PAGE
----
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The True Costs of Paycheck Protection Program Fraud

Nov 12, 2021

As 2022 draws near, it’s no surprise that the federal government has already began handing out both fines and prison sentences to those who fraudulently obtained Paycheck Protection Program (“PPP”) loans. Ever since Congress passed the $2.2 trillion CARES Act in March 2020, the Department of Justice (“DOJ”) has been busy cracking down on COVID-19-related fraud schemes. These schemes have resulted in more than 474 defendants being publicly charged. Of those charged, at least 120 were for PPP loan application fraud and 354 cases were non-PPP COVID-19-related matters. These cases consisted of attempts to fraudulently obtain more than $569 million from the U.S. Government. How? It included efforts to falsify payroll records, submit duplicate PPP loans to multiple lenders, and even utilize fictitious companies with zero payroll activity. Although those charged are required to return any illegally obtained funding, the total cost and economic impact of these selfish acts may well exceed the amount of fraudulent funding received.

The PPP became fully exhausted in early May 2021. As a result, countless small businesses were left without critical funding necessary to survive. An August 17, 2021, academic paper titled Did FinTech Lenders Facilitate PPP Fraud1 sheds some light on the fraud arising from the program. Approximately 2.1 million PPP loan applications (18% of total PPP loans) serviced included evidence that potential fraud was involved with the loan, bringing the total value of these potentially fictitious loans to approximately $81.4 billion. Under a more conservative approach, the study showed that approximately 1.42 million loans ($42.6 billion of value) could potentially qualify as fraudulent loans. The impact of fictitious PPP loans put a strain on the resources of not only the federal government, but they were also an enormous burden on small businesses that really needed the funding to weather the pandemic. The rate of fraud within PPP loan applications may have caused the program to run out of funds prematurely, resulting in countless businesses being stranded without PPP funding.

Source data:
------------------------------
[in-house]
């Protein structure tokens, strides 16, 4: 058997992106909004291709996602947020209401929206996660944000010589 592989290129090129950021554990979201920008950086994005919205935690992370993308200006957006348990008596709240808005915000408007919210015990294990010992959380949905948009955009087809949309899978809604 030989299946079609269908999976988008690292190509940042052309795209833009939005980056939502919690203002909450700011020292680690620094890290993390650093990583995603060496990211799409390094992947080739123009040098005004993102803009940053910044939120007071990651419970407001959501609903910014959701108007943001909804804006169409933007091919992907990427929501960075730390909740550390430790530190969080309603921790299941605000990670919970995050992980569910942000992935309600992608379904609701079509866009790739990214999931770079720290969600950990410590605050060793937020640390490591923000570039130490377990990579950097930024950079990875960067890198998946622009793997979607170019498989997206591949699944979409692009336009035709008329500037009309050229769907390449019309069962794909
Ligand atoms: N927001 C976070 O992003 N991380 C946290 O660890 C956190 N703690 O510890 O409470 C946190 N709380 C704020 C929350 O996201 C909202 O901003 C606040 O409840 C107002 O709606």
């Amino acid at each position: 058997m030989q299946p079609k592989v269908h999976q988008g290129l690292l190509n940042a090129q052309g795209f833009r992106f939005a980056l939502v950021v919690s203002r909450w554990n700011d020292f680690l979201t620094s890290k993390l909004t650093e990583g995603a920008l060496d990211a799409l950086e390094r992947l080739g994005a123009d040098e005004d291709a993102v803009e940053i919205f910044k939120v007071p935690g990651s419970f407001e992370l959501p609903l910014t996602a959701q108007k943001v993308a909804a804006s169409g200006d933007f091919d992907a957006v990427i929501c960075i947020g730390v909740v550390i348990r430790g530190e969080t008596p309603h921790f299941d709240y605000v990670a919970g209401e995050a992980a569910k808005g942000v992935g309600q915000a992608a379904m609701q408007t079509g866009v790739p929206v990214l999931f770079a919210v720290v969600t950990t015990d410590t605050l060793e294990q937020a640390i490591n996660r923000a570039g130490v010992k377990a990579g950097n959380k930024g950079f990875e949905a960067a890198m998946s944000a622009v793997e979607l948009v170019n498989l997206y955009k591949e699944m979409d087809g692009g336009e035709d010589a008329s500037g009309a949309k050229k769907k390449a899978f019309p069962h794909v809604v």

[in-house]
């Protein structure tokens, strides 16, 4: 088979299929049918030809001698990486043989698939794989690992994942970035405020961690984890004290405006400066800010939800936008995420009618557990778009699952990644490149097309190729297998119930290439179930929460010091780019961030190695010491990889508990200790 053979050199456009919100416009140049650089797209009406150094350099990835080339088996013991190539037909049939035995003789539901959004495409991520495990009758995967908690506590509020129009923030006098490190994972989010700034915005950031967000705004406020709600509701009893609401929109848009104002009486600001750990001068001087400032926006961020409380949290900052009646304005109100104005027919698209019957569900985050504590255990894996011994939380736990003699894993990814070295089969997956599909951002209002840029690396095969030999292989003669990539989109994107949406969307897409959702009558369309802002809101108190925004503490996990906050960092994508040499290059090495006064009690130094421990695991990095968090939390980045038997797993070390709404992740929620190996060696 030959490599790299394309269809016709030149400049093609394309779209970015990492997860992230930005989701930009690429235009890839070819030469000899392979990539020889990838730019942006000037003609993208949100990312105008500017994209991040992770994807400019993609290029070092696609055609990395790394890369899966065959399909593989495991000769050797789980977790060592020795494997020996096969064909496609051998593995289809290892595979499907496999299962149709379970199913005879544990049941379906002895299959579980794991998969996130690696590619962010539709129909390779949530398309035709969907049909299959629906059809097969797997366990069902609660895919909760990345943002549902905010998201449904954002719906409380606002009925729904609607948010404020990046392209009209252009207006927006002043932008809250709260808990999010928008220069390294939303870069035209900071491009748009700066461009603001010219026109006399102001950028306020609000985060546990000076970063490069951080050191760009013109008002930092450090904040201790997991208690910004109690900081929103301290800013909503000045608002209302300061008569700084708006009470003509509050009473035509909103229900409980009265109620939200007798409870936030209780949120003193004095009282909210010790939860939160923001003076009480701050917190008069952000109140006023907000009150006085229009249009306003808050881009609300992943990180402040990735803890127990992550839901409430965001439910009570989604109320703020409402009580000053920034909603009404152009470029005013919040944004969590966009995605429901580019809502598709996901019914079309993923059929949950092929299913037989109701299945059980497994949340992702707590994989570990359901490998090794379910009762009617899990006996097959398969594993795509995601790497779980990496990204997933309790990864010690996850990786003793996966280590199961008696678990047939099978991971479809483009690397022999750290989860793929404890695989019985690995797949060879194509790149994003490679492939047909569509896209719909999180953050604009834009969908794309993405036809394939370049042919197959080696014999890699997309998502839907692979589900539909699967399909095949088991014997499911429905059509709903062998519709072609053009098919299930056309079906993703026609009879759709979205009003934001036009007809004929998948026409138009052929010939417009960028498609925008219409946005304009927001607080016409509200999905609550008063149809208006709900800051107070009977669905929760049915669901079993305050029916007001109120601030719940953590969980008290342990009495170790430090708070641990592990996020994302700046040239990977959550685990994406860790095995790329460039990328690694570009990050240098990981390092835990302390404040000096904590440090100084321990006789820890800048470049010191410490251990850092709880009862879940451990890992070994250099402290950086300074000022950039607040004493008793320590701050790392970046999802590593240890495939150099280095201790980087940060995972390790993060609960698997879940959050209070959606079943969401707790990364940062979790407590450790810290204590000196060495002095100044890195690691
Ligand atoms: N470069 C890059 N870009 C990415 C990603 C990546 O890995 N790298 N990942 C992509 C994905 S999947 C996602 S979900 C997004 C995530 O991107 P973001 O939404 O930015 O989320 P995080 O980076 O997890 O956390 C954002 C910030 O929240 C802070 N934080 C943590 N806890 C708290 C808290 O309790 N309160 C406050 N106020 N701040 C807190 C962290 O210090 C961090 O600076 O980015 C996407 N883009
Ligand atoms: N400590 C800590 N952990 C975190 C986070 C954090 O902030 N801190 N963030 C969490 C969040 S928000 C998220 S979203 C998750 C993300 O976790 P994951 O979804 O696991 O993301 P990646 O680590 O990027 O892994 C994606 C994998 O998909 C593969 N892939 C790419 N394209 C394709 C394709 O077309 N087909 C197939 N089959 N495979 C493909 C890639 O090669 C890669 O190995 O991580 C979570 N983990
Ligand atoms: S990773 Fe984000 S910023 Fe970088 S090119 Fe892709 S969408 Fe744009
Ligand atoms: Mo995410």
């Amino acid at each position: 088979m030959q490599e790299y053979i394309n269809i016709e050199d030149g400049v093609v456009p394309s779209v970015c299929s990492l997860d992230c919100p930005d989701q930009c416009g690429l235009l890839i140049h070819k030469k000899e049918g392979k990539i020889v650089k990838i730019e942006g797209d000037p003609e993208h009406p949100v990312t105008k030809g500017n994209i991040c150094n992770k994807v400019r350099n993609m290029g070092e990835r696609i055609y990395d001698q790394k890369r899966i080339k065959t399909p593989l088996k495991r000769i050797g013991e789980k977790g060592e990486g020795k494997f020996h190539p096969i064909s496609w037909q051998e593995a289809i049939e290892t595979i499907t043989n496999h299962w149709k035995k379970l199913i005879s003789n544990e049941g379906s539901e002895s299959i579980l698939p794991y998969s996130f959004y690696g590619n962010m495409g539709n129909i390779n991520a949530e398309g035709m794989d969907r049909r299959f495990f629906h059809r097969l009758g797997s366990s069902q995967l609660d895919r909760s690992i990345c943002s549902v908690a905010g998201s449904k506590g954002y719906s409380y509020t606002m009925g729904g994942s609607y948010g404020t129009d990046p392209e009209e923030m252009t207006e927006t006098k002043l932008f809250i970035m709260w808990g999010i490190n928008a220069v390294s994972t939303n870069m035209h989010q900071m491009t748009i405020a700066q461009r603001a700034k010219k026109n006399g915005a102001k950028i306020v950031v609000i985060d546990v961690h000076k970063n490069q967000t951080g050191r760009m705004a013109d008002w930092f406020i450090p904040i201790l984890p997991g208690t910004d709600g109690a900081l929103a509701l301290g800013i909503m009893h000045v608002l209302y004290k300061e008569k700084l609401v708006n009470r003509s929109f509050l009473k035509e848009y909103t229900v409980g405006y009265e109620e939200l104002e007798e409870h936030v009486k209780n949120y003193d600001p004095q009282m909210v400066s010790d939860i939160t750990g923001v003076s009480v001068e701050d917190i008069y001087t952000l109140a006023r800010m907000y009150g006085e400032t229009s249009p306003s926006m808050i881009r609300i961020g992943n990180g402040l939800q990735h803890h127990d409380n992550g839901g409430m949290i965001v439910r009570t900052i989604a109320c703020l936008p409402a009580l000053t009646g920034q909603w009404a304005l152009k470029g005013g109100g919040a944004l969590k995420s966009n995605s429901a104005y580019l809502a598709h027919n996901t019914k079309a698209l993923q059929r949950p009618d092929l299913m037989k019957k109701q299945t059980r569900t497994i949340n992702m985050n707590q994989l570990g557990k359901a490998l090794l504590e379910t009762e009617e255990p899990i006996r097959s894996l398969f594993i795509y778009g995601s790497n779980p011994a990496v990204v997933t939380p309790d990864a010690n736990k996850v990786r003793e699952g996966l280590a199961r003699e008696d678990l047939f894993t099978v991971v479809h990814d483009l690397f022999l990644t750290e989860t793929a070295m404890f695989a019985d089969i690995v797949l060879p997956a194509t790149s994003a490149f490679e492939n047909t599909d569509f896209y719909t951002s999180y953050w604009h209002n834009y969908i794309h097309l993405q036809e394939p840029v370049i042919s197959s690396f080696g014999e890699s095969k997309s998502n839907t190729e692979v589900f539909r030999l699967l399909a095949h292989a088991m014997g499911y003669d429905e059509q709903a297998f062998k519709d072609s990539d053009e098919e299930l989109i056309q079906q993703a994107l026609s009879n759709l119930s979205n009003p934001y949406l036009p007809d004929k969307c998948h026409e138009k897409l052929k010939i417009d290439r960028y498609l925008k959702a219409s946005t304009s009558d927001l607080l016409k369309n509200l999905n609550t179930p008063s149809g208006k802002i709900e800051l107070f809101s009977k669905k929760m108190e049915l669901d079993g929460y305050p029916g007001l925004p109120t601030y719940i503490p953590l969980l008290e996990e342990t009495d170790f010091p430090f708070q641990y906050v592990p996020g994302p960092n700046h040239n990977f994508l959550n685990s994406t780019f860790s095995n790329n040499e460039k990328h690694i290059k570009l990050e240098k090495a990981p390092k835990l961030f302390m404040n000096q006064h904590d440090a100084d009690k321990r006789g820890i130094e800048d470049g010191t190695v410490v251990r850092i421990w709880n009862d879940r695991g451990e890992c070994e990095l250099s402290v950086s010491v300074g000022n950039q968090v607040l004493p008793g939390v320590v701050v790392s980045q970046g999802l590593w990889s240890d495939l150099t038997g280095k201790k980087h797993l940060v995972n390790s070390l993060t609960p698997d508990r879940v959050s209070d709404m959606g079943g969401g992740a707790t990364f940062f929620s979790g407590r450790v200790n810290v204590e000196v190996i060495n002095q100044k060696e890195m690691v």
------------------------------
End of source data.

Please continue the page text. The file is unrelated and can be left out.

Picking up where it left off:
In the Small Business Credit Survey conducted by the Federal Reserve Bank during 20202 , the Federal Reserve reached out to approximately 15,000 employers to uncover the true impact of the pandemic on small businesses. Using this data would help the federal government gain a better understanding of how the funding from the federal government actually assisted these businesses, almost like a report card. Within the survey, the Federal Reserve found that 91% of firms applied for some sort of emergency funding from the federal government. Of the various funding types that were provided to these small businesses during the pandemic, the PPP was the program most frequented (82% of small business applied for PPP funding). Although it’s impressive to see that many small businesses were able to take advantage of the program, not all businesses obtained the entire PPP funding for which they applied. According to the survey, 77% of businesses that applied for PPP funding received all the funding they requested. The 23% of applicants that did not receive PPP funding were classified as “unmet funding needs” by the Federal Reserve, which could have been a result of the lack of funding caused by the PPP loans that were fraudulently obtained.

During the pandemic, it’s no question that small businesses were among the most impacted by the local, state and federally mandated closures—and that needed financial assistance to stay afloat. Estimates are that one-third of small businesses closed because of the pandemic, which supports the premise that more PPP funding may have helped these small businesses stay solvent.

Earlier in 2021, the Federal Reserve indicated that approximately three out of every ten small businesses claimed there is no way they could survive the pandemic without obtaining additional funding from the federal government. When the PPP ran out of funding during the early weeks of May, it left countless business owners stranded. Many employers decreased their employee headcount—the exact issue the PPP was enacted to avoid. Being that approximately 18% of PPP loans were potentially fraudulent, preventing this fraud from occurring would have helped a significant number of small businesses survive the pandemic that is still with us to this day.


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